Discover Highgate Cemetery

Situated within the London Boroughs of Camden, Islington and Haringey, Highgate Cemetery nestles silently within its lush woodland surroundings, whilst the hustle and bustle of city life carries on unnoticed outside its walls. Perhaps not one of the major tourist attractions within the city, it is at the very least one of the most atmospheric. The older part of the cemetery is now closed to visitors and access is granted only to those who join one of the regular guided tours, the newer part of the cemetery, where one of its more famous residents, Karl Marx, is interred, is still in use and easier to access.

 

Photo by Sean Jackson
Photo by Sean Jackson

Highgate History and Publicity

Originally opened in 1839 Highgate Cemetery was part of a programme designed to ease the stresses on inner city graveyards, many of which had become overcrowded and were becoming severe health hazards to surrounding residential areas. The initial design for the cemetery was drawn up by architect Stephen Geary, and it soon became a very desirable if not fashionable place to be buried, becoming quite the attraction for London’s Victorian population. The Victorians had a macabre fascination with death; mourning jewellery from the period alone is testament to that, but on a much larger scale Highgate Cemetery became a showcase of Gothic architecture and ornate tombs the like of which cannot be found in any other graveyard in the country.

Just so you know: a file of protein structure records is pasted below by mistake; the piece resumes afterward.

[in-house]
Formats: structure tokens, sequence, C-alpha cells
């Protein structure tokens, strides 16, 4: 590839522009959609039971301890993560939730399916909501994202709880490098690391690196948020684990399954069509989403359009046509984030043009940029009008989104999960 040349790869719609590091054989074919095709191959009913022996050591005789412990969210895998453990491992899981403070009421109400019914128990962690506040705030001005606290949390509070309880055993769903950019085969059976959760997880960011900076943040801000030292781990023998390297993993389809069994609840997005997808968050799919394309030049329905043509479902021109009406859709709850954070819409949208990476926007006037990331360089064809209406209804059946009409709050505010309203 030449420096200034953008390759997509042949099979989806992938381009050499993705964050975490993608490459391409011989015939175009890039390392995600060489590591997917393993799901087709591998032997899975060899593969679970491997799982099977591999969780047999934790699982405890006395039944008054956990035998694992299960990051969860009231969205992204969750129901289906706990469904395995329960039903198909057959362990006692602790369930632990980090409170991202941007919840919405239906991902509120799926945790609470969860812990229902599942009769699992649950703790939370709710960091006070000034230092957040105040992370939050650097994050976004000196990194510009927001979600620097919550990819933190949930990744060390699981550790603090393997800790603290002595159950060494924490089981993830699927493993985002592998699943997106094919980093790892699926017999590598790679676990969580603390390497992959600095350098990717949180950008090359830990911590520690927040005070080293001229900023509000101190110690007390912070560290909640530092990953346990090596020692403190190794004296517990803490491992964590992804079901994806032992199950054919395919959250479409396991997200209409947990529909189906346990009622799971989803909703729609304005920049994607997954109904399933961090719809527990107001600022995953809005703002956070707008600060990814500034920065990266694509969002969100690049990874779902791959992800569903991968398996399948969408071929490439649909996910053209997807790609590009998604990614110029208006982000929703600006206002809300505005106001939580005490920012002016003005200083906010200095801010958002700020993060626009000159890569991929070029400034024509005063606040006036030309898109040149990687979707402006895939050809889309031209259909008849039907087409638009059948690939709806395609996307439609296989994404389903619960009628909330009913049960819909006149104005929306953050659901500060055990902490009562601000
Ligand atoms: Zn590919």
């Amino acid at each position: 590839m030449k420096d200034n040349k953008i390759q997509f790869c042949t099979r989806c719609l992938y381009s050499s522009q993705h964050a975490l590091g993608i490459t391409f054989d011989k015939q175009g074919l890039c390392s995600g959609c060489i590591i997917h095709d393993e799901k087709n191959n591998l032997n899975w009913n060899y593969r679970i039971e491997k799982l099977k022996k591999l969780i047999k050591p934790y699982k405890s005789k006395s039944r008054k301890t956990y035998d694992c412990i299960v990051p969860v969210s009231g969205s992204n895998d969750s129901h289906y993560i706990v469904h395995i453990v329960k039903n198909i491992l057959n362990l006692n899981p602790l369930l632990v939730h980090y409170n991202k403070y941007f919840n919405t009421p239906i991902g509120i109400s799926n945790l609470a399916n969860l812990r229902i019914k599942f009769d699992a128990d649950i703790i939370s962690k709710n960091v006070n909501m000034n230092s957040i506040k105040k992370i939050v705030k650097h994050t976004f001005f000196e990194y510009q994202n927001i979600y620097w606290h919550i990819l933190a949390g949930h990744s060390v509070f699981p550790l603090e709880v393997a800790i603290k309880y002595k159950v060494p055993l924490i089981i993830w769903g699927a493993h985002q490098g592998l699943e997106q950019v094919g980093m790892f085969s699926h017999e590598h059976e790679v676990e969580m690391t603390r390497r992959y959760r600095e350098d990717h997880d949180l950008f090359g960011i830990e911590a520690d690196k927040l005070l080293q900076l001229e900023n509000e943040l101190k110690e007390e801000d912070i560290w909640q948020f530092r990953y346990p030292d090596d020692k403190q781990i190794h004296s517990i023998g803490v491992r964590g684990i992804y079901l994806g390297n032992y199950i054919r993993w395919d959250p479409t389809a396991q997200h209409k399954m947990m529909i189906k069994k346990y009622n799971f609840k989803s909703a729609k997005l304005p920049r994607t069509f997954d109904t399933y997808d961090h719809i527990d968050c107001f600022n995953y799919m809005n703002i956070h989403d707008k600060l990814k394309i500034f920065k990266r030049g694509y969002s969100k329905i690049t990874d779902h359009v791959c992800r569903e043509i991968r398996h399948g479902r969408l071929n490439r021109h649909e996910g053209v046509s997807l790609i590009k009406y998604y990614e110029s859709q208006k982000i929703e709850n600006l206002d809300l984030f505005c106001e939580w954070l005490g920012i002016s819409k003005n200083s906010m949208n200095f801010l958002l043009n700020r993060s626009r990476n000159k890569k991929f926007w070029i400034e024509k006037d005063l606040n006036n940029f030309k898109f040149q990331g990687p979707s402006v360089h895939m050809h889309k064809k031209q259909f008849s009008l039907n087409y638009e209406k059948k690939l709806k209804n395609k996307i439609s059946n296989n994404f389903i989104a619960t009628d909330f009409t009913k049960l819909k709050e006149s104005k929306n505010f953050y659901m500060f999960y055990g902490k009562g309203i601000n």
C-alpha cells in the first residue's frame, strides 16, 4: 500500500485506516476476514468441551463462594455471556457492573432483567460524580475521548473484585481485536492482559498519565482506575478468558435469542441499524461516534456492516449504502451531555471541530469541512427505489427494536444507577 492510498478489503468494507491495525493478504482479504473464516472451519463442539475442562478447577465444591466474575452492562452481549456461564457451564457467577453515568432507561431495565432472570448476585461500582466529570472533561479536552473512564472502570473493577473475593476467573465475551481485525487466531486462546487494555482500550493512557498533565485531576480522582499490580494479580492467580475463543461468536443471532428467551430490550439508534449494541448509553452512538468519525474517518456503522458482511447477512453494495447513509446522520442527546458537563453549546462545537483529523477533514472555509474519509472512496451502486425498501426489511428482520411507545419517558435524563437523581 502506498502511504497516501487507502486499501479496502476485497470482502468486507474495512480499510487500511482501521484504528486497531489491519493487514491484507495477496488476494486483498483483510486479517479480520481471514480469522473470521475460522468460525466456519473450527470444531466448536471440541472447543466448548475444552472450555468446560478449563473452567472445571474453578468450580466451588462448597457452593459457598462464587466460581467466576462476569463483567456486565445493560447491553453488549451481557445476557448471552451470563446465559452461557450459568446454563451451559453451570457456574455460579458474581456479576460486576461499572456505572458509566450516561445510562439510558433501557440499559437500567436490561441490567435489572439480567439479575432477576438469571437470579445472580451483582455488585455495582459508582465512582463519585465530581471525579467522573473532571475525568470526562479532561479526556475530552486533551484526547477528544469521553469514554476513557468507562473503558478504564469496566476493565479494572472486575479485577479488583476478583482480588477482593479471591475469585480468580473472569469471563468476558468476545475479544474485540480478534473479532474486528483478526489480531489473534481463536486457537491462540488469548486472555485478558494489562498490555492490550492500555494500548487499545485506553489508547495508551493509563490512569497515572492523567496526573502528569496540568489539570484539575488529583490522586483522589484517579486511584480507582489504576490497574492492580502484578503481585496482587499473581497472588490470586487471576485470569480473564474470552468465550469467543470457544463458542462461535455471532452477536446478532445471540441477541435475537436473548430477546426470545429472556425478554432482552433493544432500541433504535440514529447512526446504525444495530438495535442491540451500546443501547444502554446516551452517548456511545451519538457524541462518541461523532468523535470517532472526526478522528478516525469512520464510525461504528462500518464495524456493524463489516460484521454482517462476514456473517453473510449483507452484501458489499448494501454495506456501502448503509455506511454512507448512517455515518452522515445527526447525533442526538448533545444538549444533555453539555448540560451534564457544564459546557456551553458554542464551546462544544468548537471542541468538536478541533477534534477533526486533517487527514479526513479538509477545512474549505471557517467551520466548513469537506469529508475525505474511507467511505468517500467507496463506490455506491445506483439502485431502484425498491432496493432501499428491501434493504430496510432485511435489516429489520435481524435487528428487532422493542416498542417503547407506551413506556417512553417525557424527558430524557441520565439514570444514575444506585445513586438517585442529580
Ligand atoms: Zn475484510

It was perhaps the Gothic facade of the mausoleums within its walls that lead to the belief that the cemetery housed a vampire. Purported to be the un-dead persona of a Romanian (Wallachian) nobleman, who had been interred in the area before the cemetery was built. In March 1970 the story lead to a public invasion of the cemetery to participate in a vampire hunt. Every cemetery has its ghost stories and Highgate is no exception. Apart from its previously mentioned resident vampire the area has been the site of numerous reports of ghostly apparitions. Though accounts vary, popular descriptions include a woman in white, a ghostly cyclist and a face glaring out from behind a locked gate.

Features

The older part of the cemetery has been left in part to the mercies of the natural environment, the woodland has moved in and moss and lichen have dressed the stones in cloaks of rich green velvet. The Egyptian Avenue and Circle of Lebanon house tombs that have been carved into the hillside, though some may now be cracked and aged they still show the splendour and pride of a bygone age. Mausoleums stand proud, their stained glass reflecting their original splendour whilst visitors break the silence of the dead with their whispers and footfalls.

The Friends of Highgate Trust have maintained both parts of the cemetery since 1975 and offer regular guided tours, pointing out the tombs of their most famous residents and providing visitors with a wealth of knowledge about the site. Photography is permitted within the cemetery although images may not be published without written permission.

 

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